Shinty dies hard : "Scotland's national game" : a re-assessment and re-definition, with particular reference to its survival and development in the nineteenth century in Australia, Canada, England and Ireland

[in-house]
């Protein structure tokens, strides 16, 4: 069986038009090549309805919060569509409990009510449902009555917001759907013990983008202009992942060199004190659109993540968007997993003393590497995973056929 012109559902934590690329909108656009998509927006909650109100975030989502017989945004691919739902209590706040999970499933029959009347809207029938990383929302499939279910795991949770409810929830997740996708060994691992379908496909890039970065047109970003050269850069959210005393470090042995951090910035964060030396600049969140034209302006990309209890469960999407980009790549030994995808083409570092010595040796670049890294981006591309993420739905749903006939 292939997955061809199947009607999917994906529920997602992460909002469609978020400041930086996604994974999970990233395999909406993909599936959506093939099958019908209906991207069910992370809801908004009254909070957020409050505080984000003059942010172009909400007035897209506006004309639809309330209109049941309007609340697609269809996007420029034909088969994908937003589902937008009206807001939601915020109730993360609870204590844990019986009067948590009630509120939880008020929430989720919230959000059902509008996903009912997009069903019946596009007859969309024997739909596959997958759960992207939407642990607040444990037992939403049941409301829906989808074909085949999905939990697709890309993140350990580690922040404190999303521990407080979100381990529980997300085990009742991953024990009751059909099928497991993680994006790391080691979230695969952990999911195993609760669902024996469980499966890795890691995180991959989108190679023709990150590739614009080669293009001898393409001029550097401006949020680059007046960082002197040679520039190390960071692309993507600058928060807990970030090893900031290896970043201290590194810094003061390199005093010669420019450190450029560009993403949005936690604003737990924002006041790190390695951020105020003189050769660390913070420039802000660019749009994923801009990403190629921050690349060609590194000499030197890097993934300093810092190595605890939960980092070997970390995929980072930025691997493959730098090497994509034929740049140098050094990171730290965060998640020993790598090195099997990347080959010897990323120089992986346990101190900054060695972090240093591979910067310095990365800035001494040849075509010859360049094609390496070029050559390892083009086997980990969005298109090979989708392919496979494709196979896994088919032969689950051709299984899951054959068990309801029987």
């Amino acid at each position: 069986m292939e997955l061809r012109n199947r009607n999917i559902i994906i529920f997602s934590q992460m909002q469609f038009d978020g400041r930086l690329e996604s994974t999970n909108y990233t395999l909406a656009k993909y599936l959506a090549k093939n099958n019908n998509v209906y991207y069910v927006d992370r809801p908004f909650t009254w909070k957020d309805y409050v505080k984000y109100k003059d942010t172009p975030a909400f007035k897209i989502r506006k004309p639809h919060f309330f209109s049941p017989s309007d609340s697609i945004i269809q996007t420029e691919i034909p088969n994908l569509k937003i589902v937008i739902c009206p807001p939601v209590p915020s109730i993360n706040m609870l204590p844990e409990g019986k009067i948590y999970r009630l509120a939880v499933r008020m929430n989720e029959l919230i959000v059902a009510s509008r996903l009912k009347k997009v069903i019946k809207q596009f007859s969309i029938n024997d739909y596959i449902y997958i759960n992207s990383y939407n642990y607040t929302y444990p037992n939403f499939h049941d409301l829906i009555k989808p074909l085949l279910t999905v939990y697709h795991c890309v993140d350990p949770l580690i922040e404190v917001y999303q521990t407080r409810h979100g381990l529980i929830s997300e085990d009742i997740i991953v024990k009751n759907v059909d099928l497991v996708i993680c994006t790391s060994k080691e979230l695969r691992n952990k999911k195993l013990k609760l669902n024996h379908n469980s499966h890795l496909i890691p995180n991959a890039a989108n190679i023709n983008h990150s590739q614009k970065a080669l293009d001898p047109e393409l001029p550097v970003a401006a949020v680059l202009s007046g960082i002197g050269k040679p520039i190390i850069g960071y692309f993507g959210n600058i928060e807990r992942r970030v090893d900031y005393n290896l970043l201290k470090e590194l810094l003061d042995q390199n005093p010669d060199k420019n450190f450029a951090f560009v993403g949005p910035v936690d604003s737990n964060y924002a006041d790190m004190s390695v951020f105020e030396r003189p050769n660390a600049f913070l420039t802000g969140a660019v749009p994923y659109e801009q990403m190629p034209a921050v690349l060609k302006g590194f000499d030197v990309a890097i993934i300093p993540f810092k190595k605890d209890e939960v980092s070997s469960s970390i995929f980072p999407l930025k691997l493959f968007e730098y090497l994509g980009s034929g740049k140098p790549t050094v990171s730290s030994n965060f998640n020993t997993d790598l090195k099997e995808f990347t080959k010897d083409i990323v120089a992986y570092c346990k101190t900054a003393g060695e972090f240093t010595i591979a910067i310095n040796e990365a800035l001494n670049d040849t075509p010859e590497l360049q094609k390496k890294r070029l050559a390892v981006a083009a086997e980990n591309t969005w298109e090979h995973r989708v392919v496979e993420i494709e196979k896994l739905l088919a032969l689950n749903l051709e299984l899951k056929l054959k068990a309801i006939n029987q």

An original bilingual (Gaelic-English) collection of vocabulary, nomenclature and terminology relating to shinty and hurling, with reference to other stick and ball games is included as the first element. The sources consulted in Scotland, Ireland, Canada and Australia provide the first synthesis of material available about shinty in the nineteenth century across four Continents. Shinty is set in its historical context, examining the evidence, literary and oral, in both Gaelic and English, linking the game to other sports and cultures. A source-based approach is used to produce an analytical and innovative examination of the importance of shinty in its pre-regulated era, principally in terms of New York celebration. The game is examined in a specifically cultural context detailing how it changed during the nineteenth century with its fluctuating fortunes in rural and urban environments compared and contrasted over time. "Shinty in Glasgow" details the historical provenance of shinty in the Gaelic capital of the Highlands; "Shinty in England" details the precise nature of the game beyond Hadrian's Wall; "Shinty in the Americas" has as its focus shinty's influence as cultural anchor in Canada, and the apparent progenitor of ice hockey; "Shinty in Australia" breaks new ground, disproving the current mythology surrounding the game in Australia, examining the extent to which shinty survived as part of the cultural baggage taken by Scottish emigrants in the nineteenth century. Two chapters on the modern game analyse the effects of World Wars and economic/demographic change on the game and assess the links which existed with the Irish game of hurling at a number of levels. Revisionary conclusions are offered about the extent to which shinty was played as a game in the nineteenth century; how it was played across Scotland and an assessment made of the legitimacy of the game's traditional claim to be "Scotland's national game".